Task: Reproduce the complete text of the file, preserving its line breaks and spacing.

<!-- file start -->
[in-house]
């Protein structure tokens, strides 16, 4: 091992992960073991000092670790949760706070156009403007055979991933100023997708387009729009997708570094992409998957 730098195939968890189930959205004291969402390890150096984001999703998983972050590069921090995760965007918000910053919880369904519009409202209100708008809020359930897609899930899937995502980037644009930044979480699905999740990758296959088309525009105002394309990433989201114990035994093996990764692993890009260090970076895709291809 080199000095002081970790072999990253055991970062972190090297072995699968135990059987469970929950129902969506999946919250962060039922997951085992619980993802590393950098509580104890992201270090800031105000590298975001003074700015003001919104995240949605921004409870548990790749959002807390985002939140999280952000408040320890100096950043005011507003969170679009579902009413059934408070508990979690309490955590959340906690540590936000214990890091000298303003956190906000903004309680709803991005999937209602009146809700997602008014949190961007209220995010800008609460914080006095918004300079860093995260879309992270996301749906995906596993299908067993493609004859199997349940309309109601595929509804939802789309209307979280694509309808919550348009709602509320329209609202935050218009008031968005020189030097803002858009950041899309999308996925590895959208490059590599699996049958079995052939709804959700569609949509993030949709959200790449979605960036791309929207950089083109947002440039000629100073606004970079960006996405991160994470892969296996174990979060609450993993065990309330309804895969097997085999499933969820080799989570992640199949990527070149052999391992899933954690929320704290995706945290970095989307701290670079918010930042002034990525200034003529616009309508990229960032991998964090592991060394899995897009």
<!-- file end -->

[in-house]
């Protein structure tokens, strides 16, 4: 091992992960073991000092670790949760706070156009403007055979991933100023997708387009729009997708570094992409998957 730098195939968890189930959205004291969402390890150096984001999703998983972050590069921090995760965007918000910053919880369904519009409202209100708008809020359930897609899930899937995502980037644009930044979480699905999740990758296959088309525009105002394309990433989201114990035994093996990764692993890009260090970076895709291809 080199000095002081970790072999990253055991970062972190090297072995699968135990059987469970929950129902969506999946919250962060039922997951085992619980993802590393950098509580104890992201270090800031105000590298975001003074700015003001919104995240949605921004409870548990790749959002807390985002939140999280952000408040320890100096950043005011507003969170679009579902009413059934408070508990979690309490955590959340906690540590936000214990890091000298303003956190906000903004309680709803991005999937209602009146809700997602008014949190961007209220995010800008609460914080006095918004300079860093995260879309992270996301749906995906596993299908067993493609004859199997349940309309109601595929509804939802789309209307979280694509309808919550348009709602509320329209609202935050218009008031968005020189030097803002858009950041899309999308996925590895959208490059590599699996049958079995052939709804959700569609949509993030949709959200790449979605960036791309929207950089083109947002440039000629100073606004970079960006996405991160994470892969296996174990979060609450993993065990309330309804895969097997085999499933969820080799989570992640199949990527070149052999391992899933954690929320704290995706945290970095989307701290670079918010930042002034990525200034003529616009309508990229960032991998964090592991060394899995897009």